Lancet Infectious Diseases

The Lancet is a weekly peer-reviewed general medical journal. It is one of the world's best known, oldest, and most respected general medical journals. The Lancet was founded in 1823 by Thomas Wakley, an English surgeon who named it after the surgical instrument called a lancet, as well as after the term "lancet arch", a window with a sharp pointed arch, to indicate the "light of wisdom" or "to let in light". It publishes original research articles, review articles ("seminars" and "reviews"), editorials, book reviews, correspondence, as well as news features and case reports. The Lancet has been owned by Elsevier since 1991. As of 1995, the editor-in-chief is Richard Horton. The journal has editorial offices in London, New York, and Beijing. In the 2010 Journal Citation Reports, The Lancet s impact factor was ranked second among general medical journals, at 33.63, after The New England Journal of Medicine (53.48). The Lancet also has several speciality journals all bearing the parent title: The Lancet Neurology (neurology), The Lancet Oncology (oncology), and The Lancet Infectious Diseases (infectious diseases), all of which publish original research and reviews. These three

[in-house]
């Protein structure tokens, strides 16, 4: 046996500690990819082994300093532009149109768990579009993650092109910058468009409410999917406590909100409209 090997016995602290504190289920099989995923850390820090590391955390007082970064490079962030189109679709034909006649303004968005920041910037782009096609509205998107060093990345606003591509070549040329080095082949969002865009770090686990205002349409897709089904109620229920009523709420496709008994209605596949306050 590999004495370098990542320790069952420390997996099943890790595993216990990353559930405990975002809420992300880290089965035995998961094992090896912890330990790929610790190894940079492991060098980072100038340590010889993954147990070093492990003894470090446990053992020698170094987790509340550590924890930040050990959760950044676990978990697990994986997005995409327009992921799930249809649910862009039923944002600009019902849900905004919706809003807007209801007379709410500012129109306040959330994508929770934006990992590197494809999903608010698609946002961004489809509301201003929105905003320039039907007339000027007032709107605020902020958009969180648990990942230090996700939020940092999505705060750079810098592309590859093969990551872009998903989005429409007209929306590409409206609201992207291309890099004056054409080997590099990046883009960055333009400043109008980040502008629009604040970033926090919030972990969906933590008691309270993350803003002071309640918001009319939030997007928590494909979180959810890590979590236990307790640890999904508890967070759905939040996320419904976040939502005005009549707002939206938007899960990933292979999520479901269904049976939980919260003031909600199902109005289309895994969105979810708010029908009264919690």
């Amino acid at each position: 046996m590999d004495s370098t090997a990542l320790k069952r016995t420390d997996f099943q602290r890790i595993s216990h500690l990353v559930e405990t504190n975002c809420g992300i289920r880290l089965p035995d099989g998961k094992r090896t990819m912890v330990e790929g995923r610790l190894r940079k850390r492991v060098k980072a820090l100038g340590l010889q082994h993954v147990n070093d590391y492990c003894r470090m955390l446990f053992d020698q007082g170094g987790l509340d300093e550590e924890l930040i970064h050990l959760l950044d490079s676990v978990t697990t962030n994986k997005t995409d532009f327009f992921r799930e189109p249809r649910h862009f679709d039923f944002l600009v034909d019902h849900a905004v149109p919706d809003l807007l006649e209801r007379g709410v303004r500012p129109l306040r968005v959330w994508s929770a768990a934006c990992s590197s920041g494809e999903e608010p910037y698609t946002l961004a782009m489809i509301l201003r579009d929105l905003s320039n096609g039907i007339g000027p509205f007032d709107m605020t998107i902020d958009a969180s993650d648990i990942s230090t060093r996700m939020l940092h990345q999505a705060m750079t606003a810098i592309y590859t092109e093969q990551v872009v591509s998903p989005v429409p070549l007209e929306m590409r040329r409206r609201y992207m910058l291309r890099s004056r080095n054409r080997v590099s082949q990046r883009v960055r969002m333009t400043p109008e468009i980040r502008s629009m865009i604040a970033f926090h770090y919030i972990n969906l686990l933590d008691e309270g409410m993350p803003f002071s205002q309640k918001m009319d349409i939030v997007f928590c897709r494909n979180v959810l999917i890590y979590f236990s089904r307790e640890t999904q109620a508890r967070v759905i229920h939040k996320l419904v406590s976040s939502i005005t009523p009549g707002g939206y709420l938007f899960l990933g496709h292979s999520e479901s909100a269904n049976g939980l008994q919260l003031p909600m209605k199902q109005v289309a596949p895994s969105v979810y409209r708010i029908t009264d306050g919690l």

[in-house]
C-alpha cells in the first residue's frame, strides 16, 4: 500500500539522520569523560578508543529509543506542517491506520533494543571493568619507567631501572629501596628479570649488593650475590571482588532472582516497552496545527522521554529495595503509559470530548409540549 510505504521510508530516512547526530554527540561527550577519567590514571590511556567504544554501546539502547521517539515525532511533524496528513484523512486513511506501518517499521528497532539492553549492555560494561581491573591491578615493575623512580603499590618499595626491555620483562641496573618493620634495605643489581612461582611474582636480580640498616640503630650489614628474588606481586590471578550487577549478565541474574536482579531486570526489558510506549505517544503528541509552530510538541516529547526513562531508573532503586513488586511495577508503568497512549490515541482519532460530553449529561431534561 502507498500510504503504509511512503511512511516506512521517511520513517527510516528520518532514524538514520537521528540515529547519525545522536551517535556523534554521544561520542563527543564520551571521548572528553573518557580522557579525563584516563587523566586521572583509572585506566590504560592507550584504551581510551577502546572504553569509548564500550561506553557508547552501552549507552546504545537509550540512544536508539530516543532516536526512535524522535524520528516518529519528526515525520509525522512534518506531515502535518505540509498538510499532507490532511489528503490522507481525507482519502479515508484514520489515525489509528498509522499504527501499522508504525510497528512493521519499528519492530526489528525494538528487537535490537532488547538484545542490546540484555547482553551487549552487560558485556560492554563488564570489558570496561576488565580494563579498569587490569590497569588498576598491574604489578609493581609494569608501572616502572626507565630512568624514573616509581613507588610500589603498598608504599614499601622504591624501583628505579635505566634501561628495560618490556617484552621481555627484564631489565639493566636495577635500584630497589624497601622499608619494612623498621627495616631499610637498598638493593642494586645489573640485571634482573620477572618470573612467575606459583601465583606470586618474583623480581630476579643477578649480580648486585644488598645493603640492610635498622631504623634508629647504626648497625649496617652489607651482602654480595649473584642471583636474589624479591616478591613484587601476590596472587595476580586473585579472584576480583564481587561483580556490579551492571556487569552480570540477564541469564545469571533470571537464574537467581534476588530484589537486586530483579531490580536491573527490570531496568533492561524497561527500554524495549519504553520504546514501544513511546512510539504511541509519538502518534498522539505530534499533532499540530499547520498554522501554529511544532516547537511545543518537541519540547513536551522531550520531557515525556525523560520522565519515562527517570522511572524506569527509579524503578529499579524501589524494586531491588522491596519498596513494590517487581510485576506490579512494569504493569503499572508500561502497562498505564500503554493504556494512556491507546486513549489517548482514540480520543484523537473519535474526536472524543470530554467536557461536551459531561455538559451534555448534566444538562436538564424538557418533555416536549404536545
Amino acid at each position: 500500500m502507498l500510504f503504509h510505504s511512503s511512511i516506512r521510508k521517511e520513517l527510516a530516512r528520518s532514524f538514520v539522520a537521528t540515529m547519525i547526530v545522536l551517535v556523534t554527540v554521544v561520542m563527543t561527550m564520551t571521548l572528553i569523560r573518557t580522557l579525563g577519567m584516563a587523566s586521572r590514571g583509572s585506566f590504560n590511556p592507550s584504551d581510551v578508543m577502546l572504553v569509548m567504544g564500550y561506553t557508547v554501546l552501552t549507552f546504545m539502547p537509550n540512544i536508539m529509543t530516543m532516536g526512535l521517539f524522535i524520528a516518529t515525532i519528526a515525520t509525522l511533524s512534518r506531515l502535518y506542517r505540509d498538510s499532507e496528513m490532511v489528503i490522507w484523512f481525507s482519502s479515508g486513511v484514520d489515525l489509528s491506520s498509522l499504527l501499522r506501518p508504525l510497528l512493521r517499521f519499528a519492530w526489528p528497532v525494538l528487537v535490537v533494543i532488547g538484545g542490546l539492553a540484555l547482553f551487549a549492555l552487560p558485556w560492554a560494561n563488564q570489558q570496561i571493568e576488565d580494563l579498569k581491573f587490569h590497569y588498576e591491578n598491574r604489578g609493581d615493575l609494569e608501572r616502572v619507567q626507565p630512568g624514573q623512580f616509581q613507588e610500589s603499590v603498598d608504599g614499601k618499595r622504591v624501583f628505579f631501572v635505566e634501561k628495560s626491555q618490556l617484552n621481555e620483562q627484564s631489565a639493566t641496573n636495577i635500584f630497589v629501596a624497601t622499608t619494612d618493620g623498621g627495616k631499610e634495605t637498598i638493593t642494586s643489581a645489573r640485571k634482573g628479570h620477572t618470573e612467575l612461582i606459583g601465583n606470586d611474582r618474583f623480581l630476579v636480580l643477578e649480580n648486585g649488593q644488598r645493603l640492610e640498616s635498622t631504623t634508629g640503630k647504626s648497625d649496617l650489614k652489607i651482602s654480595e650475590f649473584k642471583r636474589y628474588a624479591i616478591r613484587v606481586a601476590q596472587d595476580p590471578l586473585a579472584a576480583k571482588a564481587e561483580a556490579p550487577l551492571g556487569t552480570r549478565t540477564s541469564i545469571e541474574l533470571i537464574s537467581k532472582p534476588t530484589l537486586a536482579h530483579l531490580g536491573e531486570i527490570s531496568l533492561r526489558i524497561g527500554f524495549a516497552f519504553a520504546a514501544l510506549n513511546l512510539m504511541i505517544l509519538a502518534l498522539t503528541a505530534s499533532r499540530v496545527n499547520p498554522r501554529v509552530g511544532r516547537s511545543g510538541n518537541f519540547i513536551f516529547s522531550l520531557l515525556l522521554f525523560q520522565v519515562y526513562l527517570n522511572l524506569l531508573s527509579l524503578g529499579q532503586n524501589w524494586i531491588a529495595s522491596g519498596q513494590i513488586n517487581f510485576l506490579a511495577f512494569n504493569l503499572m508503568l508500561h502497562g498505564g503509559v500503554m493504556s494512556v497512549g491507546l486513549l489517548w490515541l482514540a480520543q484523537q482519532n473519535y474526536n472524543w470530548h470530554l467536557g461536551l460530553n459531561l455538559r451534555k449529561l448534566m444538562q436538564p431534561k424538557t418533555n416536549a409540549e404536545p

Publisher
Elsevier
History
1823-present
Impact factor
33.633 (2010)

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Diseases, Conditions, Syndromes

Team uncovers largest US outbreak of neurologic disease to date

The Lancet Infectious Diseases recently published the results of an observational study led by researchers on Children's Hospital Colorado Infectious Disease and Neurology teams, along with counterparts at the Centers for ...

Diseases, Conditions, Syndromes

Drug-resistant staph can spread easily in household environments

Once rare, the superbug methicillin-resistant Staphylococcus aureus (MRSA) infects hundreds of thousands of people in the U.S. each year and kills about 20,000. Antibiotic overuse has made MRSA more common and difficult to ...

Diseases, Conditions, Syndromes

Successful study of Swedish vaccine candidate against diarrhea

University of Gothenburg researchers have reported the first successful results of an oral, inactivated vaccine candidate ETVAX against enterotoxigenic E. coli diarrhea in a placebo-controlled phase I/II study in infants ...

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